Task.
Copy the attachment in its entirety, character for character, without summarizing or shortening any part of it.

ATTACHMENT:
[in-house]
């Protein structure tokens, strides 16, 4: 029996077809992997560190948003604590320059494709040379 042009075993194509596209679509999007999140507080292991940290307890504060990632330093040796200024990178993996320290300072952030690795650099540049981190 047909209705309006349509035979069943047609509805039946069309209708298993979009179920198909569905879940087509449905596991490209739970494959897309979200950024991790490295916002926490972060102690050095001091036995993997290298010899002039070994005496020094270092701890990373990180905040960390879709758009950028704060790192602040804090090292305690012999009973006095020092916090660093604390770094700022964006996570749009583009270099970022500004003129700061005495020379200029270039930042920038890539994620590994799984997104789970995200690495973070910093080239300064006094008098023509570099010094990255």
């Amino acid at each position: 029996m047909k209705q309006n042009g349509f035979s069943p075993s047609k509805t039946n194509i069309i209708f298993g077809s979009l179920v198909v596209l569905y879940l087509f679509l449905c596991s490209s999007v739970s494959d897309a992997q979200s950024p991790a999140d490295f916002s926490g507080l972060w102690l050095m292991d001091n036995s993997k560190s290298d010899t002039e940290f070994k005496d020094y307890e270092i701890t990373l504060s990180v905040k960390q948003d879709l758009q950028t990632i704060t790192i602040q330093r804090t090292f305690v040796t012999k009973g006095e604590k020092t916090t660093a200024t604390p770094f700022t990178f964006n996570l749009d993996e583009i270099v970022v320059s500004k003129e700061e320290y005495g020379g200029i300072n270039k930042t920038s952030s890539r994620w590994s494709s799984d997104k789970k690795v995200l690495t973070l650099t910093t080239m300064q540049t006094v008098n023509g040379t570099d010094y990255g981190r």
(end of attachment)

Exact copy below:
[in-house]
């Protein structure tokens, strides 16, 4: 029996077809992997560190948003604590320059494709040379 042009075993194509596209679509999007999140507080292991940290307890504060990632330093040796200024990178993996320290300072952030690795650099540049981190 047909209705309006349509035979069943047609509805039946069309209708298993979009179920198909569905879940087509449905596991490209739970494959897309979200950024991790490295916002926490972060102690050095001091036995993997290298010899002039070994005496020094270092701890990373990180905040960390879709758009950028704060790192602040804090090292305690012999009973006095020092916090660093604390770094700022964006996570749009583009270099970022500004003129700061005495020379200029270039930042920038890539994620590994799984997104789970995200690495973070910093080239300064006094008098023509570099010094990255």
């Amino acid at each position: 029996m047909k209705q309006n042009g349509f035979s069943p075993s047609k509805t039946n194509i069309i209708f298993g077809s979009l179920v198909v596209l569905y879940l087509f679509l449905c596991s490209s999007v739970s494959d897309a992997q979200s950024p991790a999140d490295f916002s926490g507080l972060w102690l050095m292991d001091n036995s993997k560190s290298d010899t002039e940290f070994k005496d020094y307890e270092i701890t990373l504060s990180v905040k960390q948003d879709l758009q950028t990632i704060t790192i602040q330093r804090t090292f305690v040796t012999k009973g006095e604590k020092t916090t660093a200024t604390p770094f700022t990178f964006n996570l749009d993996e583009i270099v970022v320059s500004k003129e700061e320290y005495g020379g200029i300072n270039k930042t920038s952030s890539r994620w590994s494709s799984d997104k789970k690795v995200l690495t973070l650099t910093t080239m300064q540049t006094v008098n023509g040379t570099d010094y990255g981190r």